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Your Professional Online Profile
Monday, November 21, 2011 2:57 PM
The following was written by a student currently enrolled in our Technical Communications in Computer Science Course. We hope you enjoy it!

Your Professional Online Profile

Things have changed since the rise of the internet and they continue to change. At one point you would open the Yellow Pages when you needed something but today you simply search for it online. The companies with the best online presence will have the greatest chance of getting your attention. If I see a company out there and they do not have a website, I am less persuaded to give them my business. The same goes for an individual trying to appeal to an employer. You need to sell yourself just as companies sell themselves to the consumer. Your paper resume is like Yellow Pages: you still need it. But in order to stay current and competitive, you need to move to the new medium. You need a professional profile on the internet.

There are many advantages to having a professional online profile. It will give you a leg up when looking for a job. Even though an online profile is becoming more and more popular, it is still not the norm. If you are one of the few applicants that have an online presence then you will have a greater chance at landing the position.

In addition to helping you apply for jobs, an online presence will allow employers to come to you. Many companies use the internet for recruitment and they will only be able to find potential employees with an online presence. Aside from this advantage, your site will be open for business 24 /7, with little or no effort from you. Even though you are sleeping your resume is still out there working for you. Having a resume online will allow you to reach a global audience and may lead to opportunities you did not expect.

When developing an online presence the most important thing to remember is this: keep your personal online presence private and have a separate location for your professional profile. Double-check the privacy settings on your Facebook account so you don't share personal life details with potential employers.

Once you've locked down your personal details, you're ready to develop a professional profile. Consider beginning with Linked In ( www.linkedin.com ). This online networking tool is fast to sign up for, easy to use and free. Once you are all set up you can make your page look like a resume. The site also allows you to network with other professionals using the "connections" feature. Even if you are not planning on immersing yourself in the social networking aspect of the site, keep a profile page to house your resume.

Linked In is a great resource but if you want to impress the computer Computer science Science industry you need your own website. The first step in this process is securing a domain. There are many ways to get a domain, and there are even some free options. Most ISPs provide a webspace. For example, in Manitoba both Shaw and MTS provide a domain for their customers. The clear advantage of using your ISP's webspace is the price: it's already included with your internet service. But there are a few drawbacks. One drawback is the limited size per webspace account. If you want to have a lot of media on your site then you could run into trouble. You could link many webspaces together to increase the size, but the URLs will start to look messy. This brings up the next disadvantage which is the limited URLs you have access to. This can be a problem as people are more impressed with a website in the format of www.yourname.com .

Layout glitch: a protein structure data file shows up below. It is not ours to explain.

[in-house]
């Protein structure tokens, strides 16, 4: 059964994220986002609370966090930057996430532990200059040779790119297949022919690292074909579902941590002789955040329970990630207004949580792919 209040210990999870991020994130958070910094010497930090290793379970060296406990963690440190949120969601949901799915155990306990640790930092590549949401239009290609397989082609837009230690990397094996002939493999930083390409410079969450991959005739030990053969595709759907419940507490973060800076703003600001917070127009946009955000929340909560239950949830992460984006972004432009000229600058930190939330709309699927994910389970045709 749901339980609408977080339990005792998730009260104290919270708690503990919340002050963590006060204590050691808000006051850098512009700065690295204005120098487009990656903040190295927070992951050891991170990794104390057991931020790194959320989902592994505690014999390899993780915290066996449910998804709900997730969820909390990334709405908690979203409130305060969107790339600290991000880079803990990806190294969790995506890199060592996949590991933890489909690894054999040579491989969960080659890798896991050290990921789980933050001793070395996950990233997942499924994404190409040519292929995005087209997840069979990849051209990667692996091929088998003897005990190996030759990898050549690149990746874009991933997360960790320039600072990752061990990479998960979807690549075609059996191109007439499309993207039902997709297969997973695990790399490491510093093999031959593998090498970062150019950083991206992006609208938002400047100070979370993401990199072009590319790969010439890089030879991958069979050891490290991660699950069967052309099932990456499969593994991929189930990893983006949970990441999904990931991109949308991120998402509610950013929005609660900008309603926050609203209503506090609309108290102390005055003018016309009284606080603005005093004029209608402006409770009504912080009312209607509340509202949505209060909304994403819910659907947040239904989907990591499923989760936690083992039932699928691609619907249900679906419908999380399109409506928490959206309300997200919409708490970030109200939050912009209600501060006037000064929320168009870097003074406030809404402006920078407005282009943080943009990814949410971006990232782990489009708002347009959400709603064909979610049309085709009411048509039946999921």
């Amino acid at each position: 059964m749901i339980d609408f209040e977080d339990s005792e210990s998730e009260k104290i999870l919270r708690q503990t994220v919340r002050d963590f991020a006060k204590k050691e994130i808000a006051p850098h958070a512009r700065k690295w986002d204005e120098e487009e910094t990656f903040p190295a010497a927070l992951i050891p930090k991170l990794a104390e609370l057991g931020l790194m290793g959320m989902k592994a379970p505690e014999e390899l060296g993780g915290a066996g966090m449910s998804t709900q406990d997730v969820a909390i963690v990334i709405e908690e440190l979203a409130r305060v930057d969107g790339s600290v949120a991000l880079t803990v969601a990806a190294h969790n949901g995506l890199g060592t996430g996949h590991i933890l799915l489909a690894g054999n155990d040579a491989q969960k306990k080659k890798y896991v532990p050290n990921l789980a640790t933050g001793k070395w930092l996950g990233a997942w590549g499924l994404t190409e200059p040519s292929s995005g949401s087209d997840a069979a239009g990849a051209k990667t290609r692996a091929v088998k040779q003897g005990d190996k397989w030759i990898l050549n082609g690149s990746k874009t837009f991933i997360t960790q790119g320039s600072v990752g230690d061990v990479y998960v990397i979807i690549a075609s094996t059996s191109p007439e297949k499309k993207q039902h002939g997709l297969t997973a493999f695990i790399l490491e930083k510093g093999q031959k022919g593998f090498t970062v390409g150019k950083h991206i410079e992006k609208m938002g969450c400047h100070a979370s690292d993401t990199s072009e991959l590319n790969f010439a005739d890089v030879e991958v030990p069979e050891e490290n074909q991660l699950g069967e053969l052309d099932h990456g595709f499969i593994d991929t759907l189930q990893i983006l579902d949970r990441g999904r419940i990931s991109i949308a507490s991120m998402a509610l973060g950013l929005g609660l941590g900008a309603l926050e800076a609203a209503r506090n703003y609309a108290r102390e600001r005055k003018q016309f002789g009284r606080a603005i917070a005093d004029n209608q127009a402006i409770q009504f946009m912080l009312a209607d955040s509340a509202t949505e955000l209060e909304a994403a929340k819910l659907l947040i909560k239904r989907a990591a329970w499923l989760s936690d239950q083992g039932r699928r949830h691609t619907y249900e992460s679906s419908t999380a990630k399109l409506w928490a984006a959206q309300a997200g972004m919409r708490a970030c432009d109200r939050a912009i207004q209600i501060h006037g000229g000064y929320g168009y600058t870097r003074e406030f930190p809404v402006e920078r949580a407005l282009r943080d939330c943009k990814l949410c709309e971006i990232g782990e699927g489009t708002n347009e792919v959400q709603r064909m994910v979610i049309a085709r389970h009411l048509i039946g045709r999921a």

Another solution is to register your own domain name. You can think of this as an investment as many common personal domain names will become scarce and valuable assets. Most common first and last names have already been registered but if you act quickly you may be able to get your name or some variation of it. In addition to your own domain, most come with personal email addresses. It looks very professional when your correspondence uses info@yourname.com  as opposed to something like yourname@shaw.ca .

There are many places you can go to register a domain and a really popular one today is Go Daddy ( www.godaddy.com ). For about $15 a year you can get your own personalized domain and email address. The price changes depending on the features and the top-level domain (e.g.: .ca is cheaper than .com). If you register for your own domain you can host a very professional looking website which doesn't have the same restrictions as, for example, Shaw Webspace.

Once you have your own domain there are several tools you can use to develop your site. You should research popular web-design programs. And don't forget there are some great online development tools if you don't want to invest days learning a program like Dreamweaver.

Once you have your site up and running you will want it to stand out over other profiles. One feature that will help you do this is the video resume. It is not actually your resume but a quick video snap-shot of who you are and what value you bring to your profession. Making a top-rate video will grab recruiters' attention and give them something to listen to while browsing your site. Video resumes are becoming more popular and will compliment your profile nicely. An example of a well-done profile with an embedded video resume can be found at http://www.firedupcareers.com/eFolios/leila.htm .

 Regardless of which route you decide to take I highly suggest getting something out there on the internet. Making your profile now will allow it to grow as you do. As you work your way through school you will do some pretty amazing projects which you can publish on your website.  Then, when it comes time to look for work, you will have a mature, professional online profile.

For more information, contact:
Gerri Acorn